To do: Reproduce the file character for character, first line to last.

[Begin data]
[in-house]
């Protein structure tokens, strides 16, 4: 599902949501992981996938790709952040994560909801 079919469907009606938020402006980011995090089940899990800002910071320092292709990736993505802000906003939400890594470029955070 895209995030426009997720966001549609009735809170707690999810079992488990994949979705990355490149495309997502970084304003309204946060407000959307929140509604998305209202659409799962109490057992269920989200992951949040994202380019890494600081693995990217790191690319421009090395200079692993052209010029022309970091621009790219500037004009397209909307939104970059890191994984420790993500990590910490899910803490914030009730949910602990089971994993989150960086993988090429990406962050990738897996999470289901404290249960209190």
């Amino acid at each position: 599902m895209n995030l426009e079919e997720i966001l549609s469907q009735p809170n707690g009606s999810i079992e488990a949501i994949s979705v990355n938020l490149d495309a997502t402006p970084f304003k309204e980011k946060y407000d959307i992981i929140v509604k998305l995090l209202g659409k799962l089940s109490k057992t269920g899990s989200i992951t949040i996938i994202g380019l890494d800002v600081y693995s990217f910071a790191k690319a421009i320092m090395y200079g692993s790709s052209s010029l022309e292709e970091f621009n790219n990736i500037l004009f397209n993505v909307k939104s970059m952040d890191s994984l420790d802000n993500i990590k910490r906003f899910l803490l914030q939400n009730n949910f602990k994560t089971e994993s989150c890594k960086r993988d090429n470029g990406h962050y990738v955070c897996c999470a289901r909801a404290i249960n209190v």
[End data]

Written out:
[in-house]
């Protein structure tokens, strides 16, 4: 599902949501992981996938790709952040994560909801 079919469907009606938020402006980011995090089940899990800002910071320092292709990736993505802000906003939400890594470029955070 895209995030426009997720966001549609009735809170707690999810079992488990994949979705990355490149495309997502970084304003309204946060407000959307929140509604998305209202659409799962109490057992269920989200992951949040994202380019890494600081693995990217790191690319421009090395200079692993052209010029022309970091621009790219500037004009397209909307939104970059890191994984420790993500990590910490899910803490914030009730949910602990089971994993989150960086993988090429990406962050990738897996999470289901404290249960209190």
């Amino acid at each position: 599902m895209n995030l426009e079919e997720i966001l549609s469907q009735p809170n707690g009606s999810i079992e488990a949501i994949s979705v990355n938020l490149d495309a997502t402006p970084f304003k309204e980011k946060y407000d959307i992981i929140v509604k998305l995090l209202g659409k799962l089940s109490k057992t269920g899990s989200i992951t949040i996938i994202g380019l890494d800002v600081y693995s990217f910071a790191k690319a421009i320092m090395y200079g692993s790709s052209s010029l022309e292709e970091f621009n790219n990736i500037l004009f397209n993505v909307k939104s970059m952040d890191s994984l420790d802000n993500i990590k910490r906003f899910l803490l914030q939400n009730n949910f602990k994560t089971e994993s989150c890594k960086r993988d090429n470029g990406h962050y990738v955070c897996c999470a289901r909801a404290i249960n209190v």